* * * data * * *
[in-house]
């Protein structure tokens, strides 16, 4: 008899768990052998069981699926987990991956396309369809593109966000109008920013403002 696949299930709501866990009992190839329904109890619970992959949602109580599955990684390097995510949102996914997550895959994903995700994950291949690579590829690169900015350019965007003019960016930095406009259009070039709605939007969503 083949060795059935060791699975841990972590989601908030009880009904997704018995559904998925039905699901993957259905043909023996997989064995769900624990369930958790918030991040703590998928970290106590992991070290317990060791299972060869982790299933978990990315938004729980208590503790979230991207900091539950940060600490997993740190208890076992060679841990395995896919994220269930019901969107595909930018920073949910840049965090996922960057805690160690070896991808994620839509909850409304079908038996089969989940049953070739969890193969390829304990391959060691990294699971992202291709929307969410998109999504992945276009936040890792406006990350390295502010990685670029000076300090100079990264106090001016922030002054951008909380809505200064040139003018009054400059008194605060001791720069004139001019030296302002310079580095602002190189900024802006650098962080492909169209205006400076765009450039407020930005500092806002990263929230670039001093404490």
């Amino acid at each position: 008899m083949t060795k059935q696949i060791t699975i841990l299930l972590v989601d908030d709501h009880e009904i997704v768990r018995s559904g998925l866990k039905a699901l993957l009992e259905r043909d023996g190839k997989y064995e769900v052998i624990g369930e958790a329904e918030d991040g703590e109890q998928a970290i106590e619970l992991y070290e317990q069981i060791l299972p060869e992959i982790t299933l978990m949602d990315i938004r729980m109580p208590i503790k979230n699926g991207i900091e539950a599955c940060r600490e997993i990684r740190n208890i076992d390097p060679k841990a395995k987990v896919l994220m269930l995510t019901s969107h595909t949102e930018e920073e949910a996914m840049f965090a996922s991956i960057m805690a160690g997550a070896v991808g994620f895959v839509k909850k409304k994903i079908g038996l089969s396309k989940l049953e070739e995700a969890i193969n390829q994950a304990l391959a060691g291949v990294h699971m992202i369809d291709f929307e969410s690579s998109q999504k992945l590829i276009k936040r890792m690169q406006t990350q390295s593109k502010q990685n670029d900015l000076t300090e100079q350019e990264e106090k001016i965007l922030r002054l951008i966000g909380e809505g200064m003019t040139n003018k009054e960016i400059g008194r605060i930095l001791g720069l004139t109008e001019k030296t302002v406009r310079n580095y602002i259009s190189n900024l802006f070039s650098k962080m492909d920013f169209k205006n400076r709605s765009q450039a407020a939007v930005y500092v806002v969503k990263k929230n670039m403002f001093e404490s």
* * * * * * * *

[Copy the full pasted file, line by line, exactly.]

[in-house]
């Protein structure tokens, strides 16, 4: 008899768990052998069981699926987990991956396309369809593109966000109008920013403002 696949299930709501866990009992190839329904109890619970992959949602109580599955990684390097995510949102996914997550895959994903995700994950291949690579590829690169900015350019965007003019960016930095406009259009070039709605939007969503 083949060795059935060791699975841990972590989601908030009880009904997704018995559904998925039905699901993957259905043909023996997989064995769900624990369930958790918030991040703590998928970290106590992991070290317990060791299972060869982790299933978990990315938004729980208590503790979230991207900091539950940060600490997993740190208890076992060679841990395995896919994220269930019901969107595909930018920073949910840049965090996922960057805690160690070896991808994620839509909850409304079908038996089969989940049953070739969890193969390829304990391959060691990294699971992202291709929307969410998109999504992945276009936040890792406006990350390295502010990685670029000076300090100079990264106090001016922030002054951008909380809505200064040139003018009054400059008194605060001791720069004139001019030296302002310079580095602002190189900024802006650098962080492909169209205006400076765009450039407020930005500092806002990263929230670039001093404490």
């Amino acid at each position: 008899m083949t060795k059935q696949i060791t699975i841990l299930l972590v989601d908030d709501h009880e009904i997704v768990r018995s559904g998925l866990k039905a699901l993957l009992e259905r043909d023996g190839k997989y064995e769900v052998i624990g369930e958790a329904e918030d991040g703590e109890q998928a970290i106590e619970l992991y070290e317990q069981i060791l299972p060869e992959i982790t299933l978990m949602d990315i938004r729980m109580p208590i503790k979230n699926g991207i900091e539950a599955c940060r600490e997993i990684r740190n208890i076992d390097p060679k841990a395995k987990v896919l994220m269930l995510t019901s969107h595909t949102e930018e920073e949910a996914m840049f965090a996922s991956i960057m805690a160690g997550a070896v991808g994620f895959v839509k909850k409304k994903i079908g038996l089969s396309k989940l049953e070739e995700a969890i193969n390829q994950a304990l391959a060691g291949v990294h699971m992202i369809d291709f929307e969410s690579s998109q999504k992945l590829i276009k936040r890792m690169q406006t990350q390295s593109k502010q990685n670029d900015l000076t300090e100079q350019e990264e106090k001016i965007l922030r002054l951008i966000g909380e809505g200064m003019t040139n003018k009054e960016i400059g008194r605060i930095l001791g720069l004139t109008e001019k030296t302002v406009r310079n580095y602002i259009s190189n900024l802006f070039s650098k962080m492909d920013f169209k205006n400076r709605s765009q450039a407020a939007v930005y500092v806002v969503k990263k929230n670039m403002f001093e404490s």